From the Budapest Business Journal print edition: The deadline is fast approaching when banks will have to fork out a considerable sum of money after being penalized by the regulating National Bank of Hungary (MNB). Worse than the penalty itself, though, executives at banks based in the country remain worried about what they see as a whim-based approach.
The National Bank of Hungary (MNB) is continuing its deep scrutiny of the finance sector and continues to deliver firm reminders to market participants to keep in line or face the consequences.
The central bank announced late March that it had conducted a comprehensive audit and found wide scale illegal fee management practices. It penalized 35 banks a total of HUF 1.2 billion and obliged 33 of them to give their customers a full refund. Four banks have to pay nearly HUF 100 million (the maximum sum), while the refunds will surely total in the billions.
The banks were caught completely off guard by the decision and stated that they resent the ruling. Several finance firms have since insisted that their fee systems were drawn up through regular consultations with their own legal experts, while also consulting with the finance market regulator to clarify debatable points.
Still, despite the banks being convinced they are in the right, the MNB won’t be looking at too many court cases by the look of things. Raiffeisen told journalists earlier that it is ready to seek legal reparations but that it is going to try and find a solution around the negotiating table first. MKB announced that it wouldn’t be going to court, citing the interests of its customers, though it remains convinced it hasn’t done anything wrong.
Bank sector sources said there likely would be lawsuits filed, since it is the policy of some parent companies to challenge questionable authority rulings. Nonetheless, all banks discussing the matter in the public domain have said they would observe the rule of law and make the necessary payments by the determined April 30 deadline.
Bank sector sources speaking on condition of anonymity raised several issues regarding the decision. For starters, the wording of the verdict indicates that the MNB took objection to the fact that the fees in question were clearly displayed in monthly records for customers to see, so in a sense, the regulator is punishing the banks for acting transparently.
Another problematic aspect is getting the refund to customers who have since changed banks. Finance companies aren’t allowed to store or manage the personal information of people who are no longer their clients. As such, even if somehow they still had contact information for customers who have since signed up with another bank, the act of contacting them would in itself be illegal.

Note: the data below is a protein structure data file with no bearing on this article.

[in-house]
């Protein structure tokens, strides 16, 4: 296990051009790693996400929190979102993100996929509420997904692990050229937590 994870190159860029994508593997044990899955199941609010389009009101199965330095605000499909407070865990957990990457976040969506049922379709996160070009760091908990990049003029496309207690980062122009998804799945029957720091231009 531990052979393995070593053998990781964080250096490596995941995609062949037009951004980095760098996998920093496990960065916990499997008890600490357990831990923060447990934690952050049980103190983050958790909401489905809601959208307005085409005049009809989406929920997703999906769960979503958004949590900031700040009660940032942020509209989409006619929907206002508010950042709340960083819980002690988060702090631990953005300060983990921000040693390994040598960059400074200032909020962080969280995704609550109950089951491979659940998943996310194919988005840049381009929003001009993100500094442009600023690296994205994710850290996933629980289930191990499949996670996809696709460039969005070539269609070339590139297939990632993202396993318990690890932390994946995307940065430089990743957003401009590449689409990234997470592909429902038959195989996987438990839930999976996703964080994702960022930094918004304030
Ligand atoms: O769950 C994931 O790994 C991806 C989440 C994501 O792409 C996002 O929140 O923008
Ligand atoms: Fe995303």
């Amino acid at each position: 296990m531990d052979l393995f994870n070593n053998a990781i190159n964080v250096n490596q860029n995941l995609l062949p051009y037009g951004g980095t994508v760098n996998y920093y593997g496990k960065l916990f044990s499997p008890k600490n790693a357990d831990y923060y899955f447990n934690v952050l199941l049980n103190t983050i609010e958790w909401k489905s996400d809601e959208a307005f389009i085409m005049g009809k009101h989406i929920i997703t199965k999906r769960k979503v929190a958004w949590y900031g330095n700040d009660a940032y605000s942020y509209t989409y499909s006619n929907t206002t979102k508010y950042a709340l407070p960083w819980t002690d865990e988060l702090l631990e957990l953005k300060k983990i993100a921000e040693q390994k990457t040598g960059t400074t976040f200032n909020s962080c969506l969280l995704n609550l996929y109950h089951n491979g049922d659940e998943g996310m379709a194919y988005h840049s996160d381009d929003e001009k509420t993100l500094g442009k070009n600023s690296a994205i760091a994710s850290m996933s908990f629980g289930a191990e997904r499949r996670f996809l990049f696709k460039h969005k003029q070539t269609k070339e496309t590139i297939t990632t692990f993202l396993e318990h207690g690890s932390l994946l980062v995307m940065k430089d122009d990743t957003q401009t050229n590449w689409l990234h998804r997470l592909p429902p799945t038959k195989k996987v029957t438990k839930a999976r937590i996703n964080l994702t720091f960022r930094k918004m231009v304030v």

The only legitimate solution thus far has been to place notices on the company website and at branches, notifying former customers to make an appointment to discuss the details of how they could receive their refunds. Of course, realistically speaking, it is hardly common behavior to regularly check out the website of a company you no longer deal with, much less visit its offices.
More importantly, the banks are once more finding themselves in a situation where, no matter how lightly they try to tread, they find they are penalized and can do nothing to avoid it.
Even if there are eventual lawsuits, based on its track record since it also became the overseer of the financial markets, the MNB has little to worry about.
It has already won first-instance cases against KDB Bank and Sberbank, both companies filing complaints against MNB fines for illegally pushing the costs of the transaction levy onto their customers.
It has also been notably active in cracking down on the finance industry over the past year, levying fines for issues like bank fees, the handling of customer complaints and also threatening legal action against the press whenever the idea is raised of something untoward happening within the central bank building on Szabadság tér.
This ranges from trying to clean up the public relations mishap stemming from bank governor György Matolcsy being portrayed as giving ammunition for insider trading to investment bankers, to actual criminal charges for accounts of the MNB spending billions for unspecified purposes, apparently as a recompense for supporting the Fidesz government.